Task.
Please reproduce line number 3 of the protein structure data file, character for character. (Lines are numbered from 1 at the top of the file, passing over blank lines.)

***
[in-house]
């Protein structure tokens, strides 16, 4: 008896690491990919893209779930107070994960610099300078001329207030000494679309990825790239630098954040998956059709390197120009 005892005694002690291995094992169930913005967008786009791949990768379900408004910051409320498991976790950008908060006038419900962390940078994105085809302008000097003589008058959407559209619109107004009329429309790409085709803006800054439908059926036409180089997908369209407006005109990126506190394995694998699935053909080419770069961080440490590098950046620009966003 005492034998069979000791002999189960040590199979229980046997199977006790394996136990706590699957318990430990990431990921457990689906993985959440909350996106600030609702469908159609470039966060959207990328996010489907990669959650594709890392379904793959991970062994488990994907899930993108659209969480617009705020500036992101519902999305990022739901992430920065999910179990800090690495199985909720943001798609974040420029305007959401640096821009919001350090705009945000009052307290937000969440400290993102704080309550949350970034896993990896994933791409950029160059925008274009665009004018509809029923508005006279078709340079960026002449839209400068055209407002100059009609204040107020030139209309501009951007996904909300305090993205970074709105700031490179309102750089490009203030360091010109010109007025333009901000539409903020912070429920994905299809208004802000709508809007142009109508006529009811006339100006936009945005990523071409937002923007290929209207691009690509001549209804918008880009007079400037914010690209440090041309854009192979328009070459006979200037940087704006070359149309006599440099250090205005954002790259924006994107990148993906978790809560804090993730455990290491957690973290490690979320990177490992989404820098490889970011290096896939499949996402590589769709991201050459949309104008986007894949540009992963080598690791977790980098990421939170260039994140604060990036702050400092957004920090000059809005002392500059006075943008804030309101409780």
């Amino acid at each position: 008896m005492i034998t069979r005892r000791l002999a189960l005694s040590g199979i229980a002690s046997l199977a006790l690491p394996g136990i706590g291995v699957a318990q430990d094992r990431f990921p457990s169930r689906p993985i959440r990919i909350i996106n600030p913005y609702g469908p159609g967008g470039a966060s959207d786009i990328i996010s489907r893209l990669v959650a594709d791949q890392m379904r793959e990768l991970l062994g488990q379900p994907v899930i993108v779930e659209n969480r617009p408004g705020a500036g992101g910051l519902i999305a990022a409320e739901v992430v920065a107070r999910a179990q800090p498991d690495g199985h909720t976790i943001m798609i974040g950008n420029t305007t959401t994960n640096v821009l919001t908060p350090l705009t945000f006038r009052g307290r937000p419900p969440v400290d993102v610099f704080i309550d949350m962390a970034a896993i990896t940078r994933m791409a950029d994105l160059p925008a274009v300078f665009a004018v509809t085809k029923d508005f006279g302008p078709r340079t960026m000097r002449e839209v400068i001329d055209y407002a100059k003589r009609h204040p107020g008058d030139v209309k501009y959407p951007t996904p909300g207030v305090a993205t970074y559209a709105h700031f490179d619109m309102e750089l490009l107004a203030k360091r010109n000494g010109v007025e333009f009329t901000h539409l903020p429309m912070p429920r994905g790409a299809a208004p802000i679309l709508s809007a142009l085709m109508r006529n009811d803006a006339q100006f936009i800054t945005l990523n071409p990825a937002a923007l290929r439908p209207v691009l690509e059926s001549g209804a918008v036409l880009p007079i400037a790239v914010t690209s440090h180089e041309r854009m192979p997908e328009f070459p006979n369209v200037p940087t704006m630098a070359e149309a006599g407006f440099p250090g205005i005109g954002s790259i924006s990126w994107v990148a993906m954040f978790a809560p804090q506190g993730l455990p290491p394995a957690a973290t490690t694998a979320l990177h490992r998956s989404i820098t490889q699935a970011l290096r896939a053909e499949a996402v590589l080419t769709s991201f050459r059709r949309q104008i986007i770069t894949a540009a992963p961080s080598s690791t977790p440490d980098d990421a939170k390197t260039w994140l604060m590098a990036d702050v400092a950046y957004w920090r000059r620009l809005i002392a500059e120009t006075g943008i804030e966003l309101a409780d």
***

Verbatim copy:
């Amino acid at each position: 008896m005492i034998t069979r005892r000791l002999a189960l005694s040590g199979i229980a002690s046997l199977a006790l690491p394996g136990i706590g291995v699957a318990q430990d094992r990431f990921p457990s169930r689906p993985i959440r990919i909350i996106n600030p913005y609702g469908p159609g967008g470039a966060s959207d786009i990328i996010s489907r893209l990669v959650a594709d791949q890392m379904r793959e990768l991970l062994g488990q379900p994907v899930i993108v779930e659209n969480r617009p408004g705020a500036g992101g910051l519902i999305a990022a409320e739901v992430v920065a107070r999910a179990q800090p498991d690495g199985h909720t976790i943001m798609i974040g950008n420029t305007t959401t994960n640096v821009l919001t908060p350090l705009t945000f006038r009052g307290r937000p419900p969440v400290d993102v610099f704080i309550d949350m962390a970034a896993i990896t940078r994933m791409a950029d994105l160059p925008a274009v300078f665009a004018v509809t085809k029923d508005f006279g302008p078709r340079t960026m000097r002449e839209v400068i001329d055209y407002a100059k003589r009609h204040p107020g008058d030139v209309k501009y959407p951007t996904p909300g207030v305090a993205t970074y559209a709105h700031f490179d619109m309102e750089l490009l107004a203030k360091r010109n000494g010109v007025e333009f009329t901000h539409l903020p429309m912070p429920r994905g790409a299809a208004p802000i679309l709508s809007a142009l085709m109508r006529n009811d803006a006339q100006f936009i800054t945005l990523n071409p990825a937002a923007l290929r439908p209207v691009l690509e059926s001549g209804a918008v036409l880009p007079i400037a790239v914010t690209s440090h180089e041309r854009m192979p997908e328009f070459p006979n369209v200037p940087t704006m630098a070359e149309a006599g407006f440099p250090g205005i005109g954002s790259i924006s990126w994107v990148a993906m954040f978790a809560p804090q506190g993730l455990p290491p394995a957690a973290t490690t694998a979320l990177h490992r998956s989404i820098t490889q699935a970011l290096r896939a053909e499949a996402v590589l080419t769709s991201f050459r059709r949309q104008i986007i770069t894949a540009a992963p961080s080598s690791t977790p440490d980098d990421a939170k390197t260039w994140l604060m590098a990036d702050v400092a950046y957004w920090r000059r620009l809005i002392a500059e120009t006075g943008i804030e966003l309101a409780d």